Sierra Leone

Sierra Leone Emergency Update February 2000

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Who is CRS Reaching and With What Aid?
Catholic Relief Services works with international, national, church, and government agencies to assist numerous displaced communities return to their homes. In addition to emergency food distribution and housing reconstruction activities, the agency is continuing with its originally-planned schedule of agriculture recovery, health, water/sanitation, and education assistance in the Southern Province, which has remained relatively secure over the past year. As the disarmament program continues, CRS hopes to begin agricultural and emergency health services in territories which are currently under rebel control.

Recent Emergency Activities

CRS/Sierra Leone has been in the forefront of providing humanitarian assistance to previously inaccessible parts of the country. Recent assistance includes:

  • An emergency food distribution of around 300 metric tons of bulgur wheat, oil, and lentils in Lunsar, a town of approximately 20,000 people situated about 75 miles northeast of the capital, Freetown.
  • An additional food distribution in the Northern Province capital of Makeni, providing 260 metric tons of food aids to over 18,000 vulnerable civilians.
Civilians fled north after the fighting resumed in the Northern Province in October, seeking refuge in Kabala, a government-controlled town in the far north of the country.

In response to this, Catholic Relief Services:

  • Airlifted food to vulnerable groups, primarily children, in Kabala.
  • Catholic Relief Services shipped several months worth of food supplies overland across Sierra Leone's northern border with Guinea and fed 1,700 residents of the displaced person's camp in Kabala, Sierra Leone
Additional Emergency Activities

The agency continues with emergency food distributions for more than 20,000 internally displaced people residing in a camp in Kenema, the capital of the Eastern Province. In total, 652 metric tons of food supplies were distributed in November and December.

Catholic Relief Services and Caritas Sierra Leone are continuing the Emergency Housing Reconstruction project in the Calaba Town area of the Freetown Peninsula. Since the project began:

  • 684 destroyed houses have been reconstructed.
  • Over 120 houses have been built to roof level in the past three months.
  • Catholic Relief Services provided the roofing materials given to these families.
Another housing reconstruction project in Masiaka, a town that has sustained heavy damage from rebels. The agency has assisted with the construction of:
  • 897 housing units since January 1999
  • 103 houses, which have been raised to roof level and these families, have received additional building materials from Catholic Relief Services.
CRS/Sierra Leone Rehabilitation Projects Update

Catholic Relief Services supports 27 youth centers around Freetown reaching over 5,500 displaced, orphaned, street, and other disadvantaged children. These centers emphasize non-formal primary education, community studies and peace education. In conjunction with local theater groups, the youths at the centers in Freetown have engaged in drama competitions on the theme of "Peace, Forgiveness and Reconciliation."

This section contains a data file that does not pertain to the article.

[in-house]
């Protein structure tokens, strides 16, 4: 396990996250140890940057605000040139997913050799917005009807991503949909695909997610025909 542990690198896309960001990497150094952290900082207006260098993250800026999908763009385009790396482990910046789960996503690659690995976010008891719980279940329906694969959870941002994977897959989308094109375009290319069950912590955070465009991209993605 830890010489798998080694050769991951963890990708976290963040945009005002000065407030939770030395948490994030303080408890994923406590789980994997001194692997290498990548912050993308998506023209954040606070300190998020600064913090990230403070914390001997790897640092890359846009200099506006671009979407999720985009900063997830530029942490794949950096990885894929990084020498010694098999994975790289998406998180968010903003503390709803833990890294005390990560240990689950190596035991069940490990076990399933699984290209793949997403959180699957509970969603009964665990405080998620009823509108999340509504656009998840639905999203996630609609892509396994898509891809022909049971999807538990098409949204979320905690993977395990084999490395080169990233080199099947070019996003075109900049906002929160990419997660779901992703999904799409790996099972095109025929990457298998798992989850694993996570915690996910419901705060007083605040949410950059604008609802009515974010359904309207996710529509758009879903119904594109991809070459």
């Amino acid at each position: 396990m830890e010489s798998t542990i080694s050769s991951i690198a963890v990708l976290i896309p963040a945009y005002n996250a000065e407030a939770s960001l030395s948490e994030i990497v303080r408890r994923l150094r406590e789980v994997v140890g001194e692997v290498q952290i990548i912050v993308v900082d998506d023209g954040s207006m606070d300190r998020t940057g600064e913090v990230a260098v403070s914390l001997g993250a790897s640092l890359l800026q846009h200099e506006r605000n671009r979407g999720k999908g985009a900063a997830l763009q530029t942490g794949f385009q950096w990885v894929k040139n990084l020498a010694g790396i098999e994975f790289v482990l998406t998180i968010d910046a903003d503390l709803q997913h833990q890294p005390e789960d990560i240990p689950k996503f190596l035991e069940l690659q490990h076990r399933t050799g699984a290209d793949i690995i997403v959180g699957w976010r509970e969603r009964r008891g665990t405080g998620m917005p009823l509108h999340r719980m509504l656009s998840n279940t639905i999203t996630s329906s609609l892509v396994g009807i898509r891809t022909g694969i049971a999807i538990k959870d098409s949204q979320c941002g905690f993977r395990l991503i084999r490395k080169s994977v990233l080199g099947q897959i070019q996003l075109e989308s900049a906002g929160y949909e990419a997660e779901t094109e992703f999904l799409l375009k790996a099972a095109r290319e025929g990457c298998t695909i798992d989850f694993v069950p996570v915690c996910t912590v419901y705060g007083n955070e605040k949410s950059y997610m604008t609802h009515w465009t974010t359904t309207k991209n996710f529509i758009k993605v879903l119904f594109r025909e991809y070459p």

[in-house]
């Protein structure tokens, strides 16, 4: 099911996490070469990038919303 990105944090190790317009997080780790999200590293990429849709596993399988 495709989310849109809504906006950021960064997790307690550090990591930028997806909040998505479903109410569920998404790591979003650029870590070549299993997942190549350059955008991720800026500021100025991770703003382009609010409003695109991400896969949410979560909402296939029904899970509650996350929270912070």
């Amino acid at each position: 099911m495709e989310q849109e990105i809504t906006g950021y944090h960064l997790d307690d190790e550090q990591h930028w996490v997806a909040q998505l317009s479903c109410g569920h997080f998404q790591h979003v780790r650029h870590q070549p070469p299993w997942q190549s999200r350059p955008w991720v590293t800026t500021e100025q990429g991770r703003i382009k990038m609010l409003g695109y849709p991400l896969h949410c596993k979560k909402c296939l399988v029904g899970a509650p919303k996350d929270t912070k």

CRS/Sierra Leone's Agriculture Recovery Project is designed to help resettling farming families to re-cultivate their fields and rehabilitate their livelihoods. In December and January, CRS field staff conducted harvest and needs assessments, selecting vulnerable farming communities for the next planting season, which starts in April.

Massive deforestation has led to major problems with soil erosion around Freetown. Recognizing the need, CRS/Sierra Leone sponsored the growing of acacia tree seedlings, which were raised and cared for by local youth groups. Several hundred youth gathered to plant more than 200,000 tree seedlings in the heavily deforested hills overlooking the capital.

Background of the Crisis

Sierra Leone has been engulfed in a brutal civil war for the past eight years. In December 1998, fighting escalated between the Revolutionary United Front (RUF) rebel forces and the democratically elected government, which relies for protection on ECOMOG, a regional West African intervention force. By early January 1999, the rebels had managed to capture most of the Northern Province and launched an attack on the capital city of Freetown.

In May 1999, the Government of Sierra Leone and the rebel forces declared a cease-fire. All parties now agree that the combatants must be successfully disarmed and demobilized if genuine peace is to take root. Secretary of State Madeleine Albright visited Sierra Leone in October in an effort to jumpstart the delayed commencement of disarmament activities. The United Nations also made Sierra Leone a high priority, and committed to sending a peacekeeping force to support the peace accord. The government initiated a nation-wide Disarmament, Demobilization and Reintegration campaign in November 1999. As of January 23rd, more than 13,000 of an estimated 45,000 combatants in the country had taken part in the disarmament process.

United Nations peacekeepers arrived at the end of November. When the United Nations forces arrived, however, ECOMOG began to downsize. The current number of peacekeeping forces in country is low, and rebels continue to control large portions of the Northern and Eastern Provinces. These rebel combatants remain a threat to civilians and interrupt humanitarian activities.

History

Having worked in partnership with the people of Sierra Leone for over 35 years, Catholic Relief Services is well-positioned to respond to the current humanitarian crisis caused by an escalation in fighting in early 1999. Catholic Relief Services hopes to resume activities in rebel-controlled territories once the security situation stabilizes.

Copyright=A91999 CRS